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What Are the Bounds of a Traffic Stop, According to the Supreme Court?

The nation's highest court has ruled that police officers can't draw out a stop for the sole reason of waiting for drug sniffing dogs.
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AP/Rich Pedroncelli

The U.S. Supreme Court ruled this week that police officers cannot prolong traffic stops in order to release the hounds—the drug-sniffing hounds, that is.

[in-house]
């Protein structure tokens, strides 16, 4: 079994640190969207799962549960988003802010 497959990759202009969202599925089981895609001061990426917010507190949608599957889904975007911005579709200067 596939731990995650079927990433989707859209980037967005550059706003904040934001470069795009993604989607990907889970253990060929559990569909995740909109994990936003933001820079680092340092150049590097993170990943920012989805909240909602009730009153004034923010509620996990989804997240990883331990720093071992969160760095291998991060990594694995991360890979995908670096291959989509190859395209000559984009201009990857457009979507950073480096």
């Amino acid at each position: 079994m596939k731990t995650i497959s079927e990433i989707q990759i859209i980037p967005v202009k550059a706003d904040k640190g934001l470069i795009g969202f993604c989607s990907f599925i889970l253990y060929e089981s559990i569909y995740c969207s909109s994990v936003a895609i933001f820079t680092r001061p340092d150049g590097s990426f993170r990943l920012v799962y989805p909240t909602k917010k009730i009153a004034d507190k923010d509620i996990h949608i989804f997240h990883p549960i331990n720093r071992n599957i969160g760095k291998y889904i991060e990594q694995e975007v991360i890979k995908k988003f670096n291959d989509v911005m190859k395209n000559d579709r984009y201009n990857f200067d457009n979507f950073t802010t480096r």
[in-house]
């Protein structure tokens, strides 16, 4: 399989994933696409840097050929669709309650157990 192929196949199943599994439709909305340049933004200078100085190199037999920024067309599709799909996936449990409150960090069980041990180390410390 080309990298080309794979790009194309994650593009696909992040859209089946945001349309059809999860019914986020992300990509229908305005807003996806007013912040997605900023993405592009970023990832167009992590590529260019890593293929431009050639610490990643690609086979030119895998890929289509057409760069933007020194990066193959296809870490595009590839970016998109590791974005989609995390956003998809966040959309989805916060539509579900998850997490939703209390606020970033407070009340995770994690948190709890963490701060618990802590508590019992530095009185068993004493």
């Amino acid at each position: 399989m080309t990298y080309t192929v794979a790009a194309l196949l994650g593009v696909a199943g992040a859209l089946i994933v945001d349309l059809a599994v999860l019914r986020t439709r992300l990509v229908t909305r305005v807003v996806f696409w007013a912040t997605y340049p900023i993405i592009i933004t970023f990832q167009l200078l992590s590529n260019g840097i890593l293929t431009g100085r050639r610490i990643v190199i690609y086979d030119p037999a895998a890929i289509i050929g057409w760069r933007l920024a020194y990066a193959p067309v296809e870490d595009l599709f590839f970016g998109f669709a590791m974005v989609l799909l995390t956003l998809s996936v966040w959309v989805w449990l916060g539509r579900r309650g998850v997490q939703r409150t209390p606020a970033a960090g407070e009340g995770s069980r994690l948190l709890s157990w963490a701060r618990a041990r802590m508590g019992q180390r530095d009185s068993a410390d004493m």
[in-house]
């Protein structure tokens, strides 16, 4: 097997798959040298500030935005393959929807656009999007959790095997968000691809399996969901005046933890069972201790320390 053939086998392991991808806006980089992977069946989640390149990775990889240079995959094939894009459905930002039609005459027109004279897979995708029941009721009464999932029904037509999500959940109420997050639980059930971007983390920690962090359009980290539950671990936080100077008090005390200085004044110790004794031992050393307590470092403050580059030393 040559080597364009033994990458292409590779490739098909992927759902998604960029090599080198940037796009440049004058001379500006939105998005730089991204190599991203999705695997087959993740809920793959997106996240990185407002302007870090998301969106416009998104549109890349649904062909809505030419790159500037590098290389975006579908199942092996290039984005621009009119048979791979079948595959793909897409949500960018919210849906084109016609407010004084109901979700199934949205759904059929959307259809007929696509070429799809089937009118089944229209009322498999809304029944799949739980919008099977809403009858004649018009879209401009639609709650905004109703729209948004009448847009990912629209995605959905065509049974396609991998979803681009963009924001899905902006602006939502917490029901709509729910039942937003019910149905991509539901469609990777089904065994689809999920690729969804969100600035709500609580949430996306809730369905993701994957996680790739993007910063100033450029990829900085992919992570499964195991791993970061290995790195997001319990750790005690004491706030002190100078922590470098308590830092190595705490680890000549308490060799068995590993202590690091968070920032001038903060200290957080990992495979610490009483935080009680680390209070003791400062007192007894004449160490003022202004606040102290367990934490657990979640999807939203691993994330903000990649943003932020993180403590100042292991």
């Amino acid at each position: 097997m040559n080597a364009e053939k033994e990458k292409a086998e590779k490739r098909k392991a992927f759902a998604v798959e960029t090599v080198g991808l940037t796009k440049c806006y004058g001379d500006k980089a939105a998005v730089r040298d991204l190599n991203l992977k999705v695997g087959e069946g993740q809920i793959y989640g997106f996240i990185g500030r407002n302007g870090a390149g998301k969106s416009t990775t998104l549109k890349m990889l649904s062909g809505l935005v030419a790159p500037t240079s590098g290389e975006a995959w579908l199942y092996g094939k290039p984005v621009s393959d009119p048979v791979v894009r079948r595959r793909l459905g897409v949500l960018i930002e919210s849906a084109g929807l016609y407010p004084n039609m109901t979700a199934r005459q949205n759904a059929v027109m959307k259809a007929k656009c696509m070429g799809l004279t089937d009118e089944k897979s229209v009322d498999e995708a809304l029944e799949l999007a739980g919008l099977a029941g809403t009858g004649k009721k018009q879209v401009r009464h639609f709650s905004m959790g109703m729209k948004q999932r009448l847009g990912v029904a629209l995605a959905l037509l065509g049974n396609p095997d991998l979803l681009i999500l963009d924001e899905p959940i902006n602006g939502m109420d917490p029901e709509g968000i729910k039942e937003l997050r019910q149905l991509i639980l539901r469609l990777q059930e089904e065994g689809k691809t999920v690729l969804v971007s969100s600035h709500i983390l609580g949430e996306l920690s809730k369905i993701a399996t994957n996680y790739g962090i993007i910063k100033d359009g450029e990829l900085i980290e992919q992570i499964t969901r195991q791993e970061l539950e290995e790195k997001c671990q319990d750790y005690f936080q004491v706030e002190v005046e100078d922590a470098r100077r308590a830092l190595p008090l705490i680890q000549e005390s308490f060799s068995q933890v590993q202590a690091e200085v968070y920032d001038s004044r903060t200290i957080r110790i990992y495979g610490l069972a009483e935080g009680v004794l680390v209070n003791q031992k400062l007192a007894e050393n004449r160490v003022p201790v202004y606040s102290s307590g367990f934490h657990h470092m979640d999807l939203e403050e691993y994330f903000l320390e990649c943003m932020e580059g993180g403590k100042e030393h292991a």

In a 6-3 decision, the court found that Nebraska police officers had violated the Fourth Amendment by extending a 2012 traffic stop by less than 10 minutes to allow a drug-sniffing dog to circle a vehicle. The driver, Dennys Rodriguez, had been pulled over for driving on a highway shoulder, and though the investigating officer had a drug-sniffing dog already in his police car, he waited for backup before initiating a drug search. The search revealed that Rodriguez was also in possession of a large quantity of methamphetamine.